Curious about the way Tor makes cells
Juliusz.Chroboczek at pps.jussieu.fr
Mon Apr 14 00:06:49 UTC 2008
> I know that on many of my systems, I've increased the TTL to the maximum
> (255). It's probably overkill... but why not? The Internet's a different
> place than it used to be.
This is called cargo-cult science, I believe.
> I don't know if it really makes all that much of a difference for Tor,
It makes no difference whatsoever.
> (If someone presents a convincing argument as to why this is harmful,
> though, I may change it.)
It multiplies by four the amount of traffic you generate during
transient routing loops. But even multiplied by four, this remains
a negligible amount of traffic.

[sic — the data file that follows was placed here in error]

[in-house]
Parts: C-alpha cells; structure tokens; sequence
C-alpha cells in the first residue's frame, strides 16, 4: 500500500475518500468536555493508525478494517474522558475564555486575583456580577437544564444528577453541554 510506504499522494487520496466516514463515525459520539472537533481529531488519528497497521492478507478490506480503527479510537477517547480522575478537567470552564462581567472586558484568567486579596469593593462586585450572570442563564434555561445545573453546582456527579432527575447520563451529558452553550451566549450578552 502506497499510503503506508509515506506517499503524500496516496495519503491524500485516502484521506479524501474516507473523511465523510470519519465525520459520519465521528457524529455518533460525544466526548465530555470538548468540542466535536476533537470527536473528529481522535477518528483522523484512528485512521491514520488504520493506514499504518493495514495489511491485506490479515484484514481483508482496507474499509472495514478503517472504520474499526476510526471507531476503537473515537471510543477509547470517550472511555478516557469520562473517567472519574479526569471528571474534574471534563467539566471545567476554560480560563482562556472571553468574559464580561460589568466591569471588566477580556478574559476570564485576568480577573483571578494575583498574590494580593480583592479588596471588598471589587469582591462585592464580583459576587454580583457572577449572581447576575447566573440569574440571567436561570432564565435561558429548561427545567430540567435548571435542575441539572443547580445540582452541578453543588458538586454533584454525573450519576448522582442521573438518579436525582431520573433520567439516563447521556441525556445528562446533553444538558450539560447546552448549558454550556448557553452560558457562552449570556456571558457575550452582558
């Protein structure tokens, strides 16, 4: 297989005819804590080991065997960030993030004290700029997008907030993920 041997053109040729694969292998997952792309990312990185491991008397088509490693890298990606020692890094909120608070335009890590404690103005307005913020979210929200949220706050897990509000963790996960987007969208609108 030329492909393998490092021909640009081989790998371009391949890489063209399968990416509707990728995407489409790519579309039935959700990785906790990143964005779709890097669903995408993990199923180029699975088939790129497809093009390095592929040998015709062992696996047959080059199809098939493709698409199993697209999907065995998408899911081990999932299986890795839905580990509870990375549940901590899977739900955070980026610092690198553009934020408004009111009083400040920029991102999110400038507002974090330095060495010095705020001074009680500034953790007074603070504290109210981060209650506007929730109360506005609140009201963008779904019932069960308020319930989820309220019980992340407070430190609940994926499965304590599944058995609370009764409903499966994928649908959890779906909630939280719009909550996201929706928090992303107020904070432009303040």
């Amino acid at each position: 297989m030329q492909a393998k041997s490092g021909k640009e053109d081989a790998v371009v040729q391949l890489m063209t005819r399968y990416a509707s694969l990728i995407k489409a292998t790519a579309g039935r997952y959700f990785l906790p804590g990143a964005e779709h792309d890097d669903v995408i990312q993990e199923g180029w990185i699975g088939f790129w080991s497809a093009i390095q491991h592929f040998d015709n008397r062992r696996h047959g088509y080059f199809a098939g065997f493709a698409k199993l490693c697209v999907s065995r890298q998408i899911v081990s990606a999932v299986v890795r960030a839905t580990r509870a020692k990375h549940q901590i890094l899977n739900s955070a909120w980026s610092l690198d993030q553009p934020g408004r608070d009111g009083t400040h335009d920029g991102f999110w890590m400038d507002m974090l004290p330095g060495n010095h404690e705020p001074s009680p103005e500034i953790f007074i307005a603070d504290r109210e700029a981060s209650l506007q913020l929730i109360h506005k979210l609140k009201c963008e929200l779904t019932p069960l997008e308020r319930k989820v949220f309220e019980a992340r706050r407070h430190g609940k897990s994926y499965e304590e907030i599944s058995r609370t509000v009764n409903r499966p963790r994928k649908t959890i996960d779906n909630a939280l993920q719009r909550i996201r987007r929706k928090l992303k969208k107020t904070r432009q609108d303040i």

Let me explain. In a stable Internet, there are no routing loops;
every packet follows a path to the destination, or is blackholed early
However, the Internet is not stable: routers crash, transatlantic
links are nibbled by sharks. So the routing protocols need to switch
routes when the previously selected route to a given destination changes.
Now most of the routing protocols used in the Internet do not
guarantee loop-freeness during reconvergence (OSPF does not, BGP
almost does, EIGRP always does). For that reason, every IP packet is
equipped with a hop count (called a TTL for historical reasons) that
is decremented whenever the packet is forwarded. Thus, an IP packet
stuck in a routing loop is forwarded at most MaxTTL hops.
You want MaxTTL to be as low as possible (so that such packets are
dropped as early as possible), but to be larger than the longest path
in the Internet. The current default of 64 should be good enough to
cover the most extreme cases in today's Internet; setting it to 255
will uselessly forward your packets 255 times before deciding we're
stuck in a loop.
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